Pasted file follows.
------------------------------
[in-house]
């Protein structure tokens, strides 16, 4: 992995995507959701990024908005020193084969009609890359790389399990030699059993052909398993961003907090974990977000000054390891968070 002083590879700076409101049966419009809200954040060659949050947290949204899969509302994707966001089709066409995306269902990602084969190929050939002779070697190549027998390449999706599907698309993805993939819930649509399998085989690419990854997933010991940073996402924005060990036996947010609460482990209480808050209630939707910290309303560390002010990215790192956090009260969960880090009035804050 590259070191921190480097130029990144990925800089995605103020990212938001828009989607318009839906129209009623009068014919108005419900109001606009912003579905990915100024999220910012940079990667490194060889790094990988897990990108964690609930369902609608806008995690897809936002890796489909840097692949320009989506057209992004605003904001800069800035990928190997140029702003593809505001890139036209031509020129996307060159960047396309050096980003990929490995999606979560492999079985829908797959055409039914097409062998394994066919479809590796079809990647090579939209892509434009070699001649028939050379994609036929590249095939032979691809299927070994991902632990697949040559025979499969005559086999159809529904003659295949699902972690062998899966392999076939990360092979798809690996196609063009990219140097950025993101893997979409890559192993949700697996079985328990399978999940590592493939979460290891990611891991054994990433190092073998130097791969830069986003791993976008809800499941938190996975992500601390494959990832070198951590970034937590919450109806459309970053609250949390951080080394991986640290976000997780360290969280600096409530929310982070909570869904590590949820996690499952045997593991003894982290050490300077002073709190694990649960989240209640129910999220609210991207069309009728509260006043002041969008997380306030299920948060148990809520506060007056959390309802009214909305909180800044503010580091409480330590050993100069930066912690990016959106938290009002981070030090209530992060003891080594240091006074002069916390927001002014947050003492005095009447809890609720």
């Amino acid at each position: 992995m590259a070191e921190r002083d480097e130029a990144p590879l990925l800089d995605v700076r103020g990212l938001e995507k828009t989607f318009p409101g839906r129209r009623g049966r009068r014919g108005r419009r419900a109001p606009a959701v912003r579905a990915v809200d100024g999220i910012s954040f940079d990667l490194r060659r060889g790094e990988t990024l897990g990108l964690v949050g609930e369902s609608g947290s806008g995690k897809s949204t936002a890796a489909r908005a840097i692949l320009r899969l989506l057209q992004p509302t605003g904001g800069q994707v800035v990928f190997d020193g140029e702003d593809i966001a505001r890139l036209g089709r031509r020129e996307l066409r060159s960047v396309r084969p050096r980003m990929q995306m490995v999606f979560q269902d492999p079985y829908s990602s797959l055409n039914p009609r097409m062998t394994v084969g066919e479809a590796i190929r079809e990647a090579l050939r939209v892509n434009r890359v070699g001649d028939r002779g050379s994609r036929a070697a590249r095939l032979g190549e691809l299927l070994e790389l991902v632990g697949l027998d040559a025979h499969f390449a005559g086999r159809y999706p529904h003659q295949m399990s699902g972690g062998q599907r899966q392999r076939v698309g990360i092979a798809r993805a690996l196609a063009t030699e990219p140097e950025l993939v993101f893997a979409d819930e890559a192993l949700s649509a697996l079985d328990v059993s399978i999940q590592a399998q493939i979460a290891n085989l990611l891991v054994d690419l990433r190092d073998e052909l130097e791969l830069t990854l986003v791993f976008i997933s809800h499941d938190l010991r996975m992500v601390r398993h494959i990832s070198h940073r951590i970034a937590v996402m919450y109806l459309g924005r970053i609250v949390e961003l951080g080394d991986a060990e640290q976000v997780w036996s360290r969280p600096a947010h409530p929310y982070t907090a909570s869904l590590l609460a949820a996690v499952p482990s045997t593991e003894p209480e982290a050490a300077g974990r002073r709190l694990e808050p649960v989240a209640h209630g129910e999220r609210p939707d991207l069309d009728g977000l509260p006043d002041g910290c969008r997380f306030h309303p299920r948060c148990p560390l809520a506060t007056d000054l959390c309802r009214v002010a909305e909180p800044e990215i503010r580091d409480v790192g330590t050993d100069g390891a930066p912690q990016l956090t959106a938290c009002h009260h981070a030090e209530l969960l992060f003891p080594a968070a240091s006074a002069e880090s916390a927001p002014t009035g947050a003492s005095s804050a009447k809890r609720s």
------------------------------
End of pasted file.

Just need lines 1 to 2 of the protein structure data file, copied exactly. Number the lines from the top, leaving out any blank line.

[in-house]
């Protein structure tokens, strides 16, 4: 992995995507959701990024908005020193084969009609890359790389399990030699059993052909398993961003907090974990977000000054390891968070 002083590879700076409101049966419009809200954040060659949050947290949204899969509302994707966001089709066409995306269902990602084969190929050939002779070697190549027998390449999706599907698309993805993939819930649509399998085989690419990854997933010991940073996402924005060990036996947010609460482990209480808050209630939707910290309303560390002010990215790192956090009260969960880090009035804050 590259070191921190480097130029990144990925800089995605103020990212938001828009989607318009839906129209009623009068014919108005419900109001606009912003579905990915100024999220910012940079990667490194060889790094990988897990990108964690609930369902609608806008995690897809936002890796489909840097692949320009989506057209992004605003904001800069800035990928190997140029702003593809505001890139036209031509020129996307060159960047396309050096980003990929490995999606979560492999079985829908797959055409039914097409062998394994066919479809590796079809990647090579939209892509434009070699001649028939050379994609036929590249095939032979691809299927070994991902632990697949040559025979499969005559086999159809529904003659295949699902972690062998899966392999076939990360092979798809690996196609063009990219140097950025993101893997979409890559192993949700697996079985328990399978999940590592493939979460290891990611891991054994990433190092073998130097791969830069986003791993976008809800499941938190996975992500601390494959990832070198951590970034937590919450109806459309970053609250949390951080080394991986640290976000997780360290969280600096409530929310982070909570869904590590949820996690499952045997593991003894982290050490300077002073709190694990649960989240209640129910999220609210991207069309009728509260006043002041969008997380306030299920948060148990809520506060007056959390309802009214909305909180800044503010580091409480330590050993100069930066912690990016959106938290009002981070030090209530992060003891080594240091006074002069916390927001002014947050003492005095009447809890609720």